With warm temperatures and little rain comes the chance for grass fires to easily spread in our yards.

Hamilton County is under a burn ban Tuesday with the hope of cutting down on brush and grass fires.

Just this week, windy conditions helped fuel the flames when hundreds of headstones were damaged at the Chattanooga National Cemetery in a weekend grass fire.

READ MORE | Hamilton County's Air Pollution Control Bureau

"We've had a couple instances of brush fires and grass fires here on Signal Mountain," said Chief Eric Mitchell.

Signal Mountain Fire Chief Eric Mitchell said as recent as Sunday, his crews were battling a residential grass fire. But he said given the dry conditions, they've had relatively few brush fire calls.

"Crews are aware that this is the season for brush fire so they're out there kind pre-planning discussing areas of concern for our community," Chief Mitchell said.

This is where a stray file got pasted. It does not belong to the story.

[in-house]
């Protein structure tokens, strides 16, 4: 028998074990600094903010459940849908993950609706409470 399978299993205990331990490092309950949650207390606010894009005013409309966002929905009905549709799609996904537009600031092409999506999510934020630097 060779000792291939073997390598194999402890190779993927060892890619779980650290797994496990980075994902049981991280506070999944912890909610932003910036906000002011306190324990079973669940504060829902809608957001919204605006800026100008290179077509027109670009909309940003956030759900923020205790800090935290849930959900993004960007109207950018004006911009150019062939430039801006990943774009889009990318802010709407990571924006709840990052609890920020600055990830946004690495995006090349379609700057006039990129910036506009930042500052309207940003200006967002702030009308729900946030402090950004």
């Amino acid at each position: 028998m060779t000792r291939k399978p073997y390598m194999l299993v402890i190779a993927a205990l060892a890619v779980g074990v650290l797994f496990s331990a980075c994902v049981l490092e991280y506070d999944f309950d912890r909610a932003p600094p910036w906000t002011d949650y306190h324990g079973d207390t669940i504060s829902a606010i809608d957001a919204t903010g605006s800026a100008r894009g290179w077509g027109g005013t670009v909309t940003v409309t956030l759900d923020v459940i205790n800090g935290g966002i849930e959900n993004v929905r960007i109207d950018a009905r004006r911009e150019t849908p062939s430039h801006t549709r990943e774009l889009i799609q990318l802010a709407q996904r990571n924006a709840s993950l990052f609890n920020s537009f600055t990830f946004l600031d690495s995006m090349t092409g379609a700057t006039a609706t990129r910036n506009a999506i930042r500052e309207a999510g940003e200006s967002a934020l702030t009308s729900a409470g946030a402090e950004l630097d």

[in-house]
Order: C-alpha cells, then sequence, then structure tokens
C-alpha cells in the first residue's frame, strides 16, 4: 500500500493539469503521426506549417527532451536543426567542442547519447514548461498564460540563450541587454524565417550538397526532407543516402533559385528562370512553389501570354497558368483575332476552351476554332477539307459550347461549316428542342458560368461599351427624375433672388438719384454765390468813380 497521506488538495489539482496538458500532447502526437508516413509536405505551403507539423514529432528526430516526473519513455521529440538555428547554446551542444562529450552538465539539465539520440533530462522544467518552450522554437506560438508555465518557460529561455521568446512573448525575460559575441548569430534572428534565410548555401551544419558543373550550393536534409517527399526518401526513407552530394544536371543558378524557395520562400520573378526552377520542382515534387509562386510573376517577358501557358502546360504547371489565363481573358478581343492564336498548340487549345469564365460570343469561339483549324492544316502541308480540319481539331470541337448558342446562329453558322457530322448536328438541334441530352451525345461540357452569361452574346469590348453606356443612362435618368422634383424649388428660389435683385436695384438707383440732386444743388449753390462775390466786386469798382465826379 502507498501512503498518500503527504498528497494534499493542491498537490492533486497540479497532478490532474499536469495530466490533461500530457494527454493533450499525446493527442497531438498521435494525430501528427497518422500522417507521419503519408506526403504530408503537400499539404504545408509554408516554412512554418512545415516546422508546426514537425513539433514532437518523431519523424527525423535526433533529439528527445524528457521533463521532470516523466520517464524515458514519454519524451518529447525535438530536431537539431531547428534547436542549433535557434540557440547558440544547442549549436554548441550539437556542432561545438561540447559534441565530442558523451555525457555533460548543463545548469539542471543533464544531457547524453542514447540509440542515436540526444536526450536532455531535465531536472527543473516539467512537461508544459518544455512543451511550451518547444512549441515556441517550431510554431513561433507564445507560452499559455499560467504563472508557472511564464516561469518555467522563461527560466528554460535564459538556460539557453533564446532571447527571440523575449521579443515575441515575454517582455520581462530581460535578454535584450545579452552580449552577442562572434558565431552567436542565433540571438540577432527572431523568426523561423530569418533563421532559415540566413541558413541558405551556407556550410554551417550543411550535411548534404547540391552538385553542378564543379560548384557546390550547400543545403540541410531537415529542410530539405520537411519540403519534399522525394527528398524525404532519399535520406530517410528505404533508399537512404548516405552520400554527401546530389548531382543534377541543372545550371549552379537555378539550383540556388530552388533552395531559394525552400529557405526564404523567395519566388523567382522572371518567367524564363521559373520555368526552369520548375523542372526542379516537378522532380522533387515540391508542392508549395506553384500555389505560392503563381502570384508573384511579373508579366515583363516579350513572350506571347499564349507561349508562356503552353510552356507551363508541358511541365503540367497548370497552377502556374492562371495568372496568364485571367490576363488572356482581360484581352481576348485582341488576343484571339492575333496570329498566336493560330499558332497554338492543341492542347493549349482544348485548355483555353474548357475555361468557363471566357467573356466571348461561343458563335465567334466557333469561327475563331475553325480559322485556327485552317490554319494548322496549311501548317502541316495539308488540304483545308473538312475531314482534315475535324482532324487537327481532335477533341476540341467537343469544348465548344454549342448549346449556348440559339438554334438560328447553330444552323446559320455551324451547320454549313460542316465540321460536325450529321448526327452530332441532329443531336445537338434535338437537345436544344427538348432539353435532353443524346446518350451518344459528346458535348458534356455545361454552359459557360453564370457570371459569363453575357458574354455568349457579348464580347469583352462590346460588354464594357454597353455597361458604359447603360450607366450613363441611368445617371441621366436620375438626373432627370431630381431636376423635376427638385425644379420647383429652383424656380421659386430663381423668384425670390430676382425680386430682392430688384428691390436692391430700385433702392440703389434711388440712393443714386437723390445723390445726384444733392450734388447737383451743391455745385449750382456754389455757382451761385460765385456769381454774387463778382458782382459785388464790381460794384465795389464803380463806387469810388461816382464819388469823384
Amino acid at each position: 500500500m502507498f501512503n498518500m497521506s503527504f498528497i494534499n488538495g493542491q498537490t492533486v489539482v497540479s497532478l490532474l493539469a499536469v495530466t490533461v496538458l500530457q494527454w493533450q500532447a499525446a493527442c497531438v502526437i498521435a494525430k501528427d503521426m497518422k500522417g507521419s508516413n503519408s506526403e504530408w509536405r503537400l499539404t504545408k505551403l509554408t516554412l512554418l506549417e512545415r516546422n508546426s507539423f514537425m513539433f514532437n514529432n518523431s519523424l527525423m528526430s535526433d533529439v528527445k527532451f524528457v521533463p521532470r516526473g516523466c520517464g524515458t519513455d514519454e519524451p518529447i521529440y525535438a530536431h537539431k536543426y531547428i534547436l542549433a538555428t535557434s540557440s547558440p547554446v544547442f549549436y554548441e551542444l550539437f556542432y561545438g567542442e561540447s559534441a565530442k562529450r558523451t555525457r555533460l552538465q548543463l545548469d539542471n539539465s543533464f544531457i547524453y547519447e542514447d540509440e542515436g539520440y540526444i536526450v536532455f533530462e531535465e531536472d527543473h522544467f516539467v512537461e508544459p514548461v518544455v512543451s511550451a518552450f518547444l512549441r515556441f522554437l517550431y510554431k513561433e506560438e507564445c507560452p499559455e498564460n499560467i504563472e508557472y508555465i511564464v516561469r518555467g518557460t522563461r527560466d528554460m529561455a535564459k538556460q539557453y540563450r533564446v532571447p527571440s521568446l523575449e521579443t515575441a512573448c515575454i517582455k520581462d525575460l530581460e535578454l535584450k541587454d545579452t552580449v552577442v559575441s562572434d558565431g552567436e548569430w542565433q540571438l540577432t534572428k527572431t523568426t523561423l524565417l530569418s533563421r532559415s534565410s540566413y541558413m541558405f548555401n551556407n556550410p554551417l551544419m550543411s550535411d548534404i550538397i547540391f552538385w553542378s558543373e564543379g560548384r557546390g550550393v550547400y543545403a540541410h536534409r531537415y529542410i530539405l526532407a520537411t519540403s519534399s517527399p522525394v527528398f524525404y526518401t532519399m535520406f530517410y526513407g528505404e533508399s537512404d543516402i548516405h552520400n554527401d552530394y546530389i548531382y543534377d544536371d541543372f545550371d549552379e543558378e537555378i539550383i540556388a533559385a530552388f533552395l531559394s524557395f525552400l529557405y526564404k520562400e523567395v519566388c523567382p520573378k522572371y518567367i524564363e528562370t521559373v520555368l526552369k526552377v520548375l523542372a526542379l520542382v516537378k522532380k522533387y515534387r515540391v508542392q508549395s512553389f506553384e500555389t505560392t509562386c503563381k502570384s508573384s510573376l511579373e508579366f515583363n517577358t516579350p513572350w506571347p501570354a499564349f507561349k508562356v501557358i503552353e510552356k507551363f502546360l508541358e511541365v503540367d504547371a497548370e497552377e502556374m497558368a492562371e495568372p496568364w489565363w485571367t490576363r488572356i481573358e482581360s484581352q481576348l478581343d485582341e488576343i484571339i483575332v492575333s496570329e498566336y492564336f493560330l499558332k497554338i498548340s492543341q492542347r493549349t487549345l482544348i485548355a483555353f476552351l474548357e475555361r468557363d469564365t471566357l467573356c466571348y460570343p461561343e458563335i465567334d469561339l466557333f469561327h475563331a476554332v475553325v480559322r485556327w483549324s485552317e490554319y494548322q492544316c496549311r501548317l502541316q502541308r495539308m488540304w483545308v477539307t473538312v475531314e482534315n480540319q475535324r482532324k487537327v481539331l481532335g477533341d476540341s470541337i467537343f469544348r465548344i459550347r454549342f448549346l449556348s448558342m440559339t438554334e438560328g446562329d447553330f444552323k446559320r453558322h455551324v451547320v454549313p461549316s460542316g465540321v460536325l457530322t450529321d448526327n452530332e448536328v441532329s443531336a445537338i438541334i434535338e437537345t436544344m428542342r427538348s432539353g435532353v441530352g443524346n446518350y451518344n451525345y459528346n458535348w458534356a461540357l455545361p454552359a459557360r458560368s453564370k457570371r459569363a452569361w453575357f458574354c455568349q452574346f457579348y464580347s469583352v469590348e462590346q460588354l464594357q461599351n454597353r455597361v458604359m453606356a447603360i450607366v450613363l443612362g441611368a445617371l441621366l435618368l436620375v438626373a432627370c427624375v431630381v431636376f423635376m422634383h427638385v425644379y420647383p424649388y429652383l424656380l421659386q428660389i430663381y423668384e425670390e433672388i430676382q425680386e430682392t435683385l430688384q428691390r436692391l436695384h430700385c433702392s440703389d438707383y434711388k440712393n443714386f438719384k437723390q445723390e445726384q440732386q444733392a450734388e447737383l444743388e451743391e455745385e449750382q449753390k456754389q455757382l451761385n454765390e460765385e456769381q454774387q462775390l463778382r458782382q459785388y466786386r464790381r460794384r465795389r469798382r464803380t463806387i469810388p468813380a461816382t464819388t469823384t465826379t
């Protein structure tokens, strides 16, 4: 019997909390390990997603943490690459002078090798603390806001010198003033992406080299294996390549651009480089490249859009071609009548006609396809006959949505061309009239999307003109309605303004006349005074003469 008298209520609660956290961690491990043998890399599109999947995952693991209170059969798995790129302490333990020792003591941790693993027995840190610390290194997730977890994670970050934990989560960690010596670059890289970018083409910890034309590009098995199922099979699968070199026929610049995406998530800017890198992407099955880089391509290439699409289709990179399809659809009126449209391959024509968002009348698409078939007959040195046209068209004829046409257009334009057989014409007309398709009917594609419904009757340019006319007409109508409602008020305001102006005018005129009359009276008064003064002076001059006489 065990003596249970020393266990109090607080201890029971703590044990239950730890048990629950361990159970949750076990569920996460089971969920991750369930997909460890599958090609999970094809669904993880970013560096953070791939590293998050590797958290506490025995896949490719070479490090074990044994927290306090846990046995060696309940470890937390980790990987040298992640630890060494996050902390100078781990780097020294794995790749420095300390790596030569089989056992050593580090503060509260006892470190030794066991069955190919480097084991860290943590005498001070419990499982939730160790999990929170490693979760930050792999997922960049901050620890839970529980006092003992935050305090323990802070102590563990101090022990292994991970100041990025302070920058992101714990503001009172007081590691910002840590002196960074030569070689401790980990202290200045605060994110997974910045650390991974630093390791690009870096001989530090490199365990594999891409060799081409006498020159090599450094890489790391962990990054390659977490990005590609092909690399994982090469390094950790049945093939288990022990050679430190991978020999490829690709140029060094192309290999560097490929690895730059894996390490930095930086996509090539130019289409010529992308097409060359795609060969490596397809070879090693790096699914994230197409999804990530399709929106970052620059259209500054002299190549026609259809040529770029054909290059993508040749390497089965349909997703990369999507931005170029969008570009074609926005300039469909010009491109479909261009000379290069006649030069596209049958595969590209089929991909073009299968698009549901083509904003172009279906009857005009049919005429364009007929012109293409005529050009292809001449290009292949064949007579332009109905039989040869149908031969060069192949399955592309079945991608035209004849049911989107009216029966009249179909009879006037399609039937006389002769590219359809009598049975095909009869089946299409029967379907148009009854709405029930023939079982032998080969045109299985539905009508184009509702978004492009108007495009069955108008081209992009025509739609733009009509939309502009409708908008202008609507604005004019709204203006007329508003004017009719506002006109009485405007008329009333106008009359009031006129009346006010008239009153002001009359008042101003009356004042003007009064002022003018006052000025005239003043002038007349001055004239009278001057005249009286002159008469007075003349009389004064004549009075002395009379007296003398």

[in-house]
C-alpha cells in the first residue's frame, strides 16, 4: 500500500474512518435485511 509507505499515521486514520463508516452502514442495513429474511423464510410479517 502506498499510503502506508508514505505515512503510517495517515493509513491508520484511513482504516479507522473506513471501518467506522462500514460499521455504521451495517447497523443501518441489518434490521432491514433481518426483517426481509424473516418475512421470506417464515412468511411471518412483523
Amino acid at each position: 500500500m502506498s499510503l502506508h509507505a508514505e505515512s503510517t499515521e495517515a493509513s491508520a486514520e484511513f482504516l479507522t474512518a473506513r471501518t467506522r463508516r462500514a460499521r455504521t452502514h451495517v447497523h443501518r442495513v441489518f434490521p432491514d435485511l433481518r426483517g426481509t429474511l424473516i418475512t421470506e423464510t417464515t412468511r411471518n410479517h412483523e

Channel 3 Storm Alert Meteorologist David Karnes watched a fire burn through part of his neighbor's yard just this week. He said a mix of above-average temperatures, low humidity and wind makes this a risky time for fires.

"Any fires that are started can spread rapidly to dry brush and dry grass," Karnes said. "The rain is going to help. One problem we're having this year is the lack of rainfall."

With several inches short of our average rainfall this time of year, Chief Mitchell said it's important to practice safe burning. He advised:

  • Obtain a burning permit (Required by law if burning from Oct. 15 - May 15)
  • Notify neighbors (let them know of a burn at least two days in advance)
  • Keep water and equipment handy
  • Rake or plow a firebreak around the area you want to burn
  • Watch the weather (morning and late afternoon work best when winds are calm and humidity is higher)
  • Control and stay with the fire

"These brush fires and grass fires burn very hot. And sometimes they're very dangerous because they're unpredictable," Chief Mitchell said.